Melissa Meadows

If you have ever called Life Remodeled, you’ve spoken with Melissa Meadows, or heard her recorded offer to leave a message. By title, she is the mission’s full-time administrative assistant. But her role far exceeds supporting staff, climbing on semi-trailers to count lawn mowers and ordering 12,000 T-Shirts for Project Week volunteers.

Were it not for a special encounter more than two years ago, Melissa, a former cheerleader at the University of Kansas, might still be earning money giving cheerleading and gymnastics lessons at the Sports Club in Novi.

“I would say that without my interaction with Brittany (Agee), I wouldn’t be working at Life Remodeled,” she said of the position she accepted a year ago.

Attending Oak Pointe Church, Melissa acted on pastor Bob Shirock’s urging of his congregation to invest   in Cody High School by mentoring students following Life Remodeled’s 2014 Cody Rouge project.

Brittany was a Cody senior when she met Melissa, a divorced mother with joint custody of her three children – 15-year-old Emma, 12-year-old Ty, and 10-year-old Tessa. Melissa wasn’t sure she would have the time or resources to make a difference, “but I wanted to give it a try.”

In Brittany, Melissa found a young person starved for a committed adult in her life. Brittany’s mother abandoned her when she was 2, her father was murdered when she was 9, and her grandmother was killed by a stray bullet when she was 12. Despite all this, Brittany wanted to go to college and was accepted at Alabama State. All she needed was a way to get there.

“I told her, ‘If that’s the only thing stopping you, I could get you there.’” So Melissa drove 14 hours with Brittany to Montgomery, Alabama, staying with her through move-in and orientation.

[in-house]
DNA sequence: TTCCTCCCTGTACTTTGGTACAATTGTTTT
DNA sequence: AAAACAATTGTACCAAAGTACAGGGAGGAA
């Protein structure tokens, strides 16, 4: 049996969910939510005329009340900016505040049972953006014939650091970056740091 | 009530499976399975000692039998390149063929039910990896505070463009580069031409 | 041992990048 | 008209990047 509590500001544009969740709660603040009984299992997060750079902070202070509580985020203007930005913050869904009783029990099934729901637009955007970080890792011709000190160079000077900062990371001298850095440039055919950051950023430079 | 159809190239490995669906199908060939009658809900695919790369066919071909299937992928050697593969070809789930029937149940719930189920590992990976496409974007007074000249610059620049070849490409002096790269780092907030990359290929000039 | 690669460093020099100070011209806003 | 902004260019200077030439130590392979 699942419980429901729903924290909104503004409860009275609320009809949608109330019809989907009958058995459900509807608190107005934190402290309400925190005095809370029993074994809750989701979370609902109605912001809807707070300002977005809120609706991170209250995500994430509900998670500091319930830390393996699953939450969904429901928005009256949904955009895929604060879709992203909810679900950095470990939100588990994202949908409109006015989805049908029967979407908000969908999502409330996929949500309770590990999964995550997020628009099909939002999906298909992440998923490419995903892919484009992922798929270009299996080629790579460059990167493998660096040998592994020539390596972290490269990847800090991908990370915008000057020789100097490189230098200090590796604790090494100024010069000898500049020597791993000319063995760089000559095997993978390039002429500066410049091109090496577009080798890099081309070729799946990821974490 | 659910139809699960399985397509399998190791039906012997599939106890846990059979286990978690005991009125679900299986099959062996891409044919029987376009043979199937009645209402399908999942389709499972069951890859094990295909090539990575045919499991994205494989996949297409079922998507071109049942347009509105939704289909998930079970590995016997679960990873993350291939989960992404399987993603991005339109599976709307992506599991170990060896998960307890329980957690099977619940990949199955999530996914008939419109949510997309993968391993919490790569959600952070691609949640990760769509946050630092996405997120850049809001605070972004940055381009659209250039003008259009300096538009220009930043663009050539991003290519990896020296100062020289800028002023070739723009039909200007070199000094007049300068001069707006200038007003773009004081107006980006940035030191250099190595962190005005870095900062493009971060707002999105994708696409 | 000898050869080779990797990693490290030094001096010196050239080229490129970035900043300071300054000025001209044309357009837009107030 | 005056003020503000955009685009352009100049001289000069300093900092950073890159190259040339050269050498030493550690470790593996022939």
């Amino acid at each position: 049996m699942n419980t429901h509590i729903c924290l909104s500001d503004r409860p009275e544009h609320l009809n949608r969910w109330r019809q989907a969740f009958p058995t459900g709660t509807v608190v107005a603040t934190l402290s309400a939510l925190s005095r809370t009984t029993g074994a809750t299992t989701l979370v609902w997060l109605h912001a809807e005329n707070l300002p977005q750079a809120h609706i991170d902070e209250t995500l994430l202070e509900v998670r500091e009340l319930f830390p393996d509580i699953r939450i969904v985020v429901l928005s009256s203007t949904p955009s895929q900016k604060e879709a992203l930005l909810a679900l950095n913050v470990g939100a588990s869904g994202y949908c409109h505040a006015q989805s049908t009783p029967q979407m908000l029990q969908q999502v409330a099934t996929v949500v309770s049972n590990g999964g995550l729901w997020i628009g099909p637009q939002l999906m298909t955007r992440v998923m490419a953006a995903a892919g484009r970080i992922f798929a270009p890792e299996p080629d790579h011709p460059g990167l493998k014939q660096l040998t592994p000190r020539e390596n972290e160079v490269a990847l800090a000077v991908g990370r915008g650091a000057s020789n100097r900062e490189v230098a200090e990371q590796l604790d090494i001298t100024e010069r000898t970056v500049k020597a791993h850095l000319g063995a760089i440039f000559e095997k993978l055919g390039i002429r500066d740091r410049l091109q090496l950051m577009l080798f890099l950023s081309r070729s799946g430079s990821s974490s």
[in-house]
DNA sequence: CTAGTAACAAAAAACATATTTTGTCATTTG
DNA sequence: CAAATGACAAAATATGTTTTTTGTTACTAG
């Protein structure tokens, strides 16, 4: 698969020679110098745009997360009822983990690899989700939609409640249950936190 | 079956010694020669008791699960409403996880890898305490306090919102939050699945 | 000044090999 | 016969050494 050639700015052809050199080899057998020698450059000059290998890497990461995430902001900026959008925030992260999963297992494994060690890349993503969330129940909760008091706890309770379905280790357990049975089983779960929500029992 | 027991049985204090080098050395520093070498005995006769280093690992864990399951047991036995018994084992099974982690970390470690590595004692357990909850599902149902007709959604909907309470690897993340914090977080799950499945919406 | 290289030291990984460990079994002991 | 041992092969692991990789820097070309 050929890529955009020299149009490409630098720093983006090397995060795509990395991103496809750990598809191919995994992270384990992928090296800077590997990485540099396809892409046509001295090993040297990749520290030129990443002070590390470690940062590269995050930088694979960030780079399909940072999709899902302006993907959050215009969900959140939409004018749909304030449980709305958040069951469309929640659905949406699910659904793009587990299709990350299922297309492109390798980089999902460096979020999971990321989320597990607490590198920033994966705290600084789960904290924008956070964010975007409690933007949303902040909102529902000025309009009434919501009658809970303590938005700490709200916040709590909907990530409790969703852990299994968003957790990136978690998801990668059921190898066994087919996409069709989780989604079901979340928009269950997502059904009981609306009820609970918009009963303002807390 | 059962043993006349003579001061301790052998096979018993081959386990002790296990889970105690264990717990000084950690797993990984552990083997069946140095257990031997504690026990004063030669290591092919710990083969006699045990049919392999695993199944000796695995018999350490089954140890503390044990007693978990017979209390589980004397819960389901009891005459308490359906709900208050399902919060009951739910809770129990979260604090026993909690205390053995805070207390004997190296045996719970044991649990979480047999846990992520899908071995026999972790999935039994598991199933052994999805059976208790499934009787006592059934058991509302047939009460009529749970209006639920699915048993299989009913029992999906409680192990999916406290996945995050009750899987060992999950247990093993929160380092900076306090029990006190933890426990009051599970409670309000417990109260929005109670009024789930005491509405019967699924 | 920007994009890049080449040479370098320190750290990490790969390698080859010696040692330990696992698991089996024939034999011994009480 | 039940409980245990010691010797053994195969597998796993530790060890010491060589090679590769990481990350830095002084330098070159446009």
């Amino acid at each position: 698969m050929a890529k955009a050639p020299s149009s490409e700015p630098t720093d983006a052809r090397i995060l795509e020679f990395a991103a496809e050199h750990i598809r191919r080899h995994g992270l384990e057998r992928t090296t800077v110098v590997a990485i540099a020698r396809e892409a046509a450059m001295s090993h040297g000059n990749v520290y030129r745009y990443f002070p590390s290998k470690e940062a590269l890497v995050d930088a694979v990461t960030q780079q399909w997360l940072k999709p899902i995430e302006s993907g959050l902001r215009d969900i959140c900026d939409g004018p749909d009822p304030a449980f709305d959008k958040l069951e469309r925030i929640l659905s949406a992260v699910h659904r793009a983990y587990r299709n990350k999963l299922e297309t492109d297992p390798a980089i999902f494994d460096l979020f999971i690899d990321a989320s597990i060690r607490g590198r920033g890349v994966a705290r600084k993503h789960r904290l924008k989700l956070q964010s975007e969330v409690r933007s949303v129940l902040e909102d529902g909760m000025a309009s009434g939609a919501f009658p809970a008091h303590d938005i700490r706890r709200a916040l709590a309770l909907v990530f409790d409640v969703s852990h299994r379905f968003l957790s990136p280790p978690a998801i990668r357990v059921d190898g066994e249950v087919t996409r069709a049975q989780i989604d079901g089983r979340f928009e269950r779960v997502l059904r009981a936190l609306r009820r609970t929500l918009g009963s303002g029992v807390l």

“She really just needed someone to love her,” Melissa said, “and when you love someone, you will do anything for them.”

That attitude extends to Melissa’s leadership of Life Remodeled’s Home Repair Team, matching homeowners in Detroit neighborhoods with contractors who volunteer to make one critical repair such as a new roof, furnace, windows, or electrical or plumbing work.

“We had a family three weeks ago that had plumbing work done, and for the first time in 3 ½ years, they have running water. Before that, they were not able to use sinks, take showers or anything,” Melissa said.

Home repairs are an important part of Life Remodeled – less dramatic than the results of the annual Six Day Project, during which more than 10,000 volunteers attack blight across 300 blocks closest to schools in the target neighborhood – but impactful for the relationships that often result.

Melissa and her team began the Home Repair process in Central Detroit last October, circulating and processing applications that would lead to matching 50 homeowners with contractors, many of whom   find a good fit for their specialty at an annual contractor’s breakfast. Qualifying homeowners must occupy the home, have regular income and be current on taxes or be paying on a plan. Once a homeowner is qualified, a professional inspection and interview follow.

“I love getting to know the homeowners. That’s the most important part to me,” Melissa said. “We’re not trying to save the day, just go in and walk beside them. I’ve heard several of the residents say, ‘It is the first time someone has talked to me and asked what they could do to help.’”